As the world’s media goes into overdrive around the arrival of a healthy baby boy in London last Monday it’s worth reflecting a moment on the health of the 350,000 or so other babies born on the same day around the globe.
And in terms of the 60,000 other babies in the UK this July (and every month of the year) Group B Streptococcus is top of the list of preventable life-threatening conditions.
With this in mind, and because it’s Group B awareness month this July, we’re delighted to welcome our partner, Jane Plumb MBE CEO of Group B Strep Support to blog and inform us about the key issues we should all know about regarding Group B Strep.
It’s all about awareness, so pay attention and spread the word!
– Matt Jameson Evans, Co-Founder & Chief Medical Officer at HealthUnlocked
Jane Plumb, MBE, Chief Executive of National Charity Group B Strep Support.
What is Group B Streptococcus?
Expecting a baby can be one of the best times in your life. It’s a time when it’s important to know about group B Streptococcus (Group B Strep/GBS), as it is the most common cause of life-threatening infection in newborn babies in the UK, causing sepsis, meningitis and pneumonia.
One in every four women carries the group B Strep bacterium in their vagina, which can be passed from mother to baby around birth. Carrying GBS has no symptoms and while GBS does not cause infection in most healthy adults, it can infect newborn babies. Most babies recover from their GBS infection, but tragically some die and others suffer life-long disabilities. The underlying rate of infection is approximately one in every 1,000 babies born: 700 babies a year in the UK.
Group B Strep infection in newborn babies is up to 90% preventable with testing and treatment of pregnant women – as is routine in the US, Canada, and many European countries. Carrying GBS around the time of giving birth is recognized as an important risk factor for severe infection in newborn babies, and yet women in the UK are rarely told about it by their health professionals and even more rarely offered testing.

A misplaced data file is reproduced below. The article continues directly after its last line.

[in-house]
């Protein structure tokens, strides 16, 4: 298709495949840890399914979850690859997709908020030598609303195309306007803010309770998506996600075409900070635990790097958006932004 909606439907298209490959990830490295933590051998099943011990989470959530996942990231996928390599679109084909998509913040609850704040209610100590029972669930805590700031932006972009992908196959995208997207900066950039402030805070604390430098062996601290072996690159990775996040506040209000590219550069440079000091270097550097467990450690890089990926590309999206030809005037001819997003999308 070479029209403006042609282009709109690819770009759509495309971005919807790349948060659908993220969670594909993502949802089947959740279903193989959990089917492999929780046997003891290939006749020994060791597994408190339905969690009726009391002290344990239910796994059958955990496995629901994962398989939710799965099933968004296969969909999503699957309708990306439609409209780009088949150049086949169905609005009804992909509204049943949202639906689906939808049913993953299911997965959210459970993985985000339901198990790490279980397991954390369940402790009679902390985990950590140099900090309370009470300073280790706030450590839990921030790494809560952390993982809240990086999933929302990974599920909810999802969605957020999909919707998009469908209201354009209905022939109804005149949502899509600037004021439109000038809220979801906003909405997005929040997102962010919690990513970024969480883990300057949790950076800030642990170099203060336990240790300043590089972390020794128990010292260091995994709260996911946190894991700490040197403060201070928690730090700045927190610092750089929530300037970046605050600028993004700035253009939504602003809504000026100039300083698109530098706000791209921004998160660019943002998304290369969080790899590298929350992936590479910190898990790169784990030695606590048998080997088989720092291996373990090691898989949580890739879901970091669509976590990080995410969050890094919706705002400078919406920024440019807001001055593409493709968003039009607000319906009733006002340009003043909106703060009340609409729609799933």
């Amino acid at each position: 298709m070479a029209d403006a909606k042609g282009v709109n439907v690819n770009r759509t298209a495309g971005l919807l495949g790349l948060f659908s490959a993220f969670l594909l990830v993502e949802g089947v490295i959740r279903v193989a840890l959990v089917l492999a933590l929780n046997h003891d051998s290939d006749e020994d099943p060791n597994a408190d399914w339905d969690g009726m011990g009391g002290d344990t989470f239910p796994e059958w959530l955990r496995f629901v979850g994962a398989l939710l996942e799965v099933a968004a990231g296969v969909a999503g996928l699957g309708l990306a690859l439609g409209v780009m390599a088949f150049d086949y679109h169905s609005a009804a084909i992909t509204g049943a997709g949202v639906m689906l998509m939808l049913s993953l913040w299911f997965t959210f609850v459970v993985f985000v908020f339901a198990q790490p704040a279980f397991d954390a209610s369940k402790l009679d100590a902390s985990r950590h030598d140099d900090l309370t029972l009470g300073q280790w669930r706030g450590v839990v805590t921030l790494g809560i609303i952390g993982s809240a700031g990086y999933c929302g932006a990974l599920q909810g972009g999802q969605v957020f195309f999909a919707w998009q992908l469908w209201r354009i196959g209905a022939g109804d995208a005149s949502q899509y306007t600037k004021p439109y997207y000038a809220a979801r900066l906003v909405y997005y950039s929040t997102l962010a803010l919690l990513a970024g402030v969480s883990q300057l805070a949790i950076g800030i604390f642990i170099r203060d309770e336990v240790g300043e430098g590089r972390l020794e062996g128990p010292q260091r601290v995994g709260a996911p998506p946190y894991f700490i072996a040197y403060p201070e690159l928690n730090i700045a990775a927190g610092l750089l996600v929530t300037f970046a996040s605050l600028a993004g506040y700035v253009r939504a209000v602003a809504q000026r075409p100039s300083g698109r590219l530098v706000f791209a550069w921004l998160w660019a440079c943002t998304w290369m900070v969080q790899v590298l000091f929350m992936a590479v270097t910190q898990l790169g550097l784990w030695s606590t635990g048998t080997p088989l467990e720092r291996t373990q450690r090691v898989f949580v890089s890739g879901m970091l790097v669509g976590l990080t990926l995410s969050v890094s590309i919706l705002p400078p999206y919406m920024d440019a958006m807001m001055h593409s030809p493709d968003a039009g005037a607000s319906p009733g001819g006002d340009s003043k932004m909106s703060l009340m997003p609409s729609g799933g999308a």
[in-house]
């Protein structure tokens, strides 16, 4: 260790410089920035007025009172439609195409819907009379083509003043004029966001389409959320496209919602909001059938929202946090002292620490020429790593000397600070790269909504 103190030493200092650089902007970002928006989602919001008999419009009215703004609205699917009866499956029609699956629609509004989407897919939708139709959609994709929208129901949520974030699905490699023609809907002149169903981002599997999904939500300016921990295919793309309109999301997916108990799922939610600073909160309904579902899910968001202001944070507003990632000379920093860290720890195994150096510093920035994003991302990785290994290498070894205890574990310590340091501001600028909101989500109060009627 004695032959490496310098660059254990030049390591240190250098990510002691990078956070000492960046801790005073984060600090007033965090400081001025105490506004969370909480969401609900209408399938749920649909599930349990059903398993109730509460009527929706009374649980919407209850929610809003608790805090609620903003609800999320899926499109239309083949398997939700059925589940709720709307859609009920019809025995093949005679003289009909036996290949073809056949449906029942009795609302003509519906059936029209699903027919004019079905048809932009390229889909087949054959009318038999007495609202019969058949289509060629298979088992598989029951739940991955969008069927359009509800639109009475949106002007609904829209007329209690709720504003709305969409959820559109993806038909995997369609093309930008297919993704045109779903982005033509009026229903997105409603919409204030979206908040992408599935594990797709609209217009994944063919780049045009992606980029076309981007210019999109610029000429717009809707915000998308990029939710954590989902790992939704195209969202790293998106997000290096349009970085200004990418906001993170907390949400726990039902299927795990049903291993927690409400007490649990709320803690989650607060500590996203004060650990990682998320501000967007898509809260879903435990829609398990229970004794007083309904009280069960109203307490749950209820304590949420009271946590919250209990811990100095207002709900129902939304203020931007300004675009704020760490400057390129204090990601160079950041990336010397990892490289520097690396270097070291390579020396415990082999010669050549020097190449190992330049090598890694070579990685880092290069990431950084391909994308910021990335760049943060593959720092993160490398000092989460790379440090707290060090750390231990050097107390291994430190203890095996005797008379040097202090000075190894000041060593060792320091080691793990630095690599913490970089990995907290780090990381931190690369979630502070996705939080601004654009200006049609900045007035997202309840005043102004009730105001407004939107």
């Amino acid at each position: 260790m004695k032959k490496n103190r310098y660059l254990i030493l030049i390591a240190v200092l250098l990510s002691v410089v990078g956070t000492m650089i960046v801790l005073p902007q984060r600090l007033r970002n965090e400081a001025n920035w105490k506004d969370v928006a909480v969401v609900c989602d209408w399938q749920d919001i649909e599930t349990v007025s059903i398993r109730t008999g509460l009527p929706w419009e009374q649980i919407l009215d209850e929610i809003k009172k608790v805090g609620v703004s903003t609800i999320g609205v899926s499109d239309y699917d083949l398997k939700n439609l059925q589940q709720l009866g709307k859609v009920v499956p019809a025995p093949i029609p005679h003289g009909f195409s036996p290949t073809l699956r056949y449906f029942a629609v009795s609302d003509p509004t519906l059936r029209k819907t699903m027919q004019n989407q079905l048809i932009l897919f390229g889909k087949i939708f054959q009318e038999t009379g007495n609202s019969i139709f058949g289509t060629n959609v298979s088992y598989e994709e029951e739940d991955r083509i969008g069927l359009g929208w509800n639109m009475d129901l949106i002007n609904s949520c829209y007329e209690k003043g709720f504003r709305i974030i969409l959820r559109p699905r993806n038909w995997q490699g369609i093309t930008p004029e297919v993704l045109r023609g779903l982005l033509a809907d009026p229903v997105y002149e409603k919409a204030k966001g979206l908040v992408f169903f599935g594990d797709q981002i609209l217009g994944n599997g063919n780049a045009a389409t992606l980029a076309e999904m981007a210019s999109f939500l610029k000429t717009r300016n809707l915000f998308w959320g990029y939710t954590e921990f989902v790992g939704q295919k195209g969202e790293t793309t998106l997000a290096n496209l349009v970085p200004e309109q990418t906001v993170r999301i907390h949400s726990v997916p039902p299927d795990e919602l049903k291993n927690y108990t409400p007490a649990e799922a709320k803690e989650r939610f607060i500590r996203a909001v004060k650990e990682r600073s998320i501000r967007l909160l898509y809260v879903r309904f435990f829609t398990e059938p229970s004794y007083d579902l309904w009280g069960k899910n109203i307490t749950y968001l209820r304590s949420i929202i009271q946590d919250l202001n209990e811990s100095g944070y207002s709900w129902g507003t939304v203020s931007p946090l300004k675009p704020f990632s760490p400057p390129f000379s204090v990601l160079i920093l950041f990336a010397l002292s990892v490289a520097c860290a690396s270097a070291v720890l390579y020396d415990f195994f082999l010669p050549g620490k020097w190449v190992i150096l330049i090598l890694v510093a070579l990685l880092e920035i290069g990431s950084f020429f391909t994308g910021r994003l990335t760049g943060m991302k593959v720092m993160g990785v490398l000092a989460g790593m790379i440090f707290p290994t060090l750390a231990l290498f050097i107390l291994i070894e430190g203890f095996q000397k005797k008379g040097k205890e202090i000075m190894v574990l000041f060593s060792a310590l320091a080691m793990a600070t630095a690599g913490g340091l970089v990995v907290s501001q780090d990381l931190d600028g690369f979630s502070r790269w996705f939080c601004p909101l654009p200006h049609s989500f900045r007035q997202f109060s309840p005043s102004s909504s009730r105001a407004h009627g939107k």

The method used for detection of GBS is critical for obtaining accurate results. When done properly, antenatal GBS testing gives a very good indication as to the carriage status of the mum at delivery. To predict with high accuracy the likelihood of carrying GBS at delivery, the best time to test is at after 35 weeks of pregnancy using a vaginal and rectal swab. Testing later increases the chance that the baby will be born before the result is available so it is usually done before 37 completed weeks of pregnancy. Antenatal GBS testing is not routinely offered in the UK and many NHS hospitals don’t have access to the sensitive ‘gold standard’ ECM (Enriched Culture Medium) tests for GBS carriage. ECM tests are available from a number of NHS trusts, plus privately at clinics and through home-testing packs which cost around £35 each. Visit our website for current availability.
Many more GBS infections in newborn babies could be prevented by offering pregnant women sensitive ‘gold standard’ ECM test and offering intravenous antibiotics in labour to those carrying GBS to prevent the infection occurring in the newborn baby. Women where GBS is identified, plus others known to be at higher risk, can then be offered antibiotics in labour to minimize the risk of GBS in their newborn babies. The use of antibiotics at this stage reduces the risk of GBS infection in the newborns from around a one in 300 risk to less than one in 6,000.
What else should mums-to-be know?
A newborn baby is more likely to develop GBS infections when:
- Mum has previously had a baby who had a GBS infection
- GBS is found in Mum’s urine or on a vaginal or rectal swab this pregnancy
- Mum has a high temperature in labour
- Labour starts or waters break before 37 completed weeks of pregnancy
- Waters break more than 18 hours before the baby is born
If GBS is found in the urine during pregnancy, mum will be given oral antibiotics to clear the infection. She will also be offered intravenous antibiotics in labour against GBS infection developing in her baby. If GBS has only been found from a vaginal or rectal swab, antibiotics aren’t given at the time GBS is found as they have not been found to be beneficial until labour starts, when they should then be offered.
What does the Group B Strep Support want to see?
Group B Strep Support, founded in 1996, is the UK’s only charity focused on GBS infection in newborn babies, promoting greater awareness and improving prevention of these usually avoidable but potentially life-threatening infections. The charity campaigns for pregnant women to be fully informed about GBS during routine antenatal care and for ‘gold standard’ GBS testing to be freely available.
July is GBS Awareness Month – A Simple Test to Save a Life – and Group B Strep Support will be urging pregnant women to get informed about GBS and consider testing.
– Jane Plumb, CEO of Group B Strep Support